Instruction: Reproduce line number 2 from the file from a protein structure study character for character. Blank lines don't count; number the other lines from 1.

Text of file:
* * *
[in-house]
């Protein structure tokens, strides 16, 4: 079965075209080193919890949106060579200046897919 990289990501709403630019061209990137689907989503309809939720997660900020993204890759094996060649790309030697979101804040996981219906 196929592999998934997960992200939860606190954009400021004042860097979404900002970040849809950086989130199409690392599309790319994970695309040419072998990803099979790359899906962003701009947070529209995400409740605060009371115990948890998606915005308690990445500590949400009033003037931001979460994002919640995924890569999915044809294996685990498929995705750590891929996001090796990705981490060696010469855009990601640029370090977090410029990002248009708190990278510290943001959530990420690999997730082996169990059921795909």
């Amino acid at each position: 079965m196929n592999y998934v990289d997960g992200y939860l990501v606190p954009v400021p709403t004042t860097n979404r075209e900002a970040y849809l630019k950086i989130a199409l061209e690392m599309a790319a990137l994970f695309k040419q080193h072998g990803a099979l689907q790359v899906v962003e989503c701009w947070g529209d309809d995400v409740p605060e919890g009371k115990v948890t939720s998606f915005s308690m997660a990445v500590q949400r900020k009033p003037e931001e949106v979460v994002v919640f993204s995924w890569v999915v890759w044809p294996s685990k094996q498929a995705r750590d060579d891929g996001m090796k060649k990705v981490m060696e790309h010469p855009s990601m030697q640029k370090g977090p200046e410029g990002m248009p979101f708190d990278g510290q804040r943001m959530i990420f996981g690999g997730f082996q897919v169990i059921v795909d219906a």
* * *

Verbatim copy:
């Protein structure tokens, strides 16, 4: 079965075209080193919890949106060579200046897919 990289990501709403630019061209990137689907989503309809939720997660900020993204890759094996060649790309030697979101804040996981219906 196929592999998934997960992200939860606190954009400021004042860097979404900002970040849809950086989130199409690392599309790319994970695309040419072998990803099979790359899906962003701009947070529209995400409740605060009371115990948890998606915005308690990445500590949400009033003037931001979460994002919640995924890569999915044809294996685990498929995705750590891929996001090796990705981490060696010469855009990601640029370090977090410029990002248009708190990278510290943001959530990420690999997730082996169990059921795909």